Bangladesh has selected PSA Singapore to build and operate a terminal complex that will double Chittagong annual capacity to 6 million TEU and enable it to handle larger ships, a much needed development for the congestion-plagued port.
The Bay Terminal is expected to be operational by 2022, with at least one of the three terminals going online by then, officials said. Twenty-four/seven-hour operations and added equipment enables the port to handle nearly twice the volume it was designed for, and volume has grown roughly 10 percent annually.
Officials said the Bay Terminal will be built inside the bay, some 10 miles north of the estuary, allowing ships with capacities of up to 5,000 TEU to call any time. The port can currently only handle ships of up to 2,000 TEU.
The Korean International Port Development Cooperation Program, APM Terminal India, DP World UAE, and China Merchants Port Holdings Company Ltd also bid for the tender to construction and operate the $2.5 billion complex.
The 907-acre Bay Terminal — comprising two container terminals and a multipurpose facility — will have jetties enabling 13 vessels to call at a time. Officials said truck congestion to the planned terminal will be lessened by it being outside Chittagong city.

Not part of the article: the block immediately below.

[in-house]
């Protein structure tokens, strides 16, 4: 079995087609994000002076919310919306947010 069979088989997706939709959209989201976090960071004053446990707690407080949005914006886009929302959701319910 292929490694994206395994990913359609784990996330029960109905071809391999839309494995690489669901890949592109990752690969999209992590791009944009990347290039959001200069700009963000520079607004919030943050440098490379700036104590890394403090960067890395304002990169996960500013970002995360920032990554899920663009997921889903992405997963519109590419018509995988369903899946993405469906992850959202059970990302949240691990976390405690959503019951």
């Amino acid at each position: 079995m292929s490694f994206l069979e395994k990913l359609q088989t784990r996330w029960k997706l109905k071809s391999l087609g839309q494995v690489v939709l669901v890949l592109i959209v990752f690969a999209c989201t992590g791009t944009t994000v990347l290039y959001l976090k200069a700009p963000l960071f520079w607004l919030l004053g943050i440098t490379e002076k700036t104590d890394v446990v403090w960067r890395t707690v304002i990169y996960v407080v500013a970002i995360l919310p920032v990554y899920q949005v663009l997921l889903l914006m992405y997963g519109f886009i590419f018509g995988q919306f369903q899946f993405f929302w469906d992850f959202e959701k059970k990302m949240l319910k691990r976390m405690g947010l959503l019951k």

PSA Singapore is looking to expand its Bangladesh footprint. It’s a prequalified bidder for building and operating the planned Laldia Multipurpose Terminal, which would add about 1.2 million TEU in capacity and is expected to be completed by 2022. PSA has also shown interest in helping with the construction of Patenga Container Terminal, which will bring 600,000 TEU of capacity to the port when it goes online by 2019.
PSA is looking for potential partners for a joint venture investment in the inland container depot sector, and recently a top official of PSA International Pte Ltd, Wong Tze Ping, visited one of the country’s largest inland container depots, Esack Brothers Container Yard in Chittagong.
“By adding some equipment in the recent months, the port’s capacity has increased to some extent, but we need more terminals and jetties,” Abdus Salam Murshedy, president of the Exporters Association of Bangladesh (EAB), told JOC.com. Within a year, Chittagong will have enough cranes and other equipment to fully support its terminal operations, a move that will decrease port congestion since only 80 percent of terminal operations are supported with needed equipment.
Murshedy, managing director of Envoy Textiles, an exporter to major global retailers, said the country’s apparel sector has set a target to export $50 billion-worth of goods annually by 2021. Bangladesh exported $36.67 billion in goods in fiscal year 2018, which ended in June.
“We need to upgrade logistics manifold to attain the target,” he said.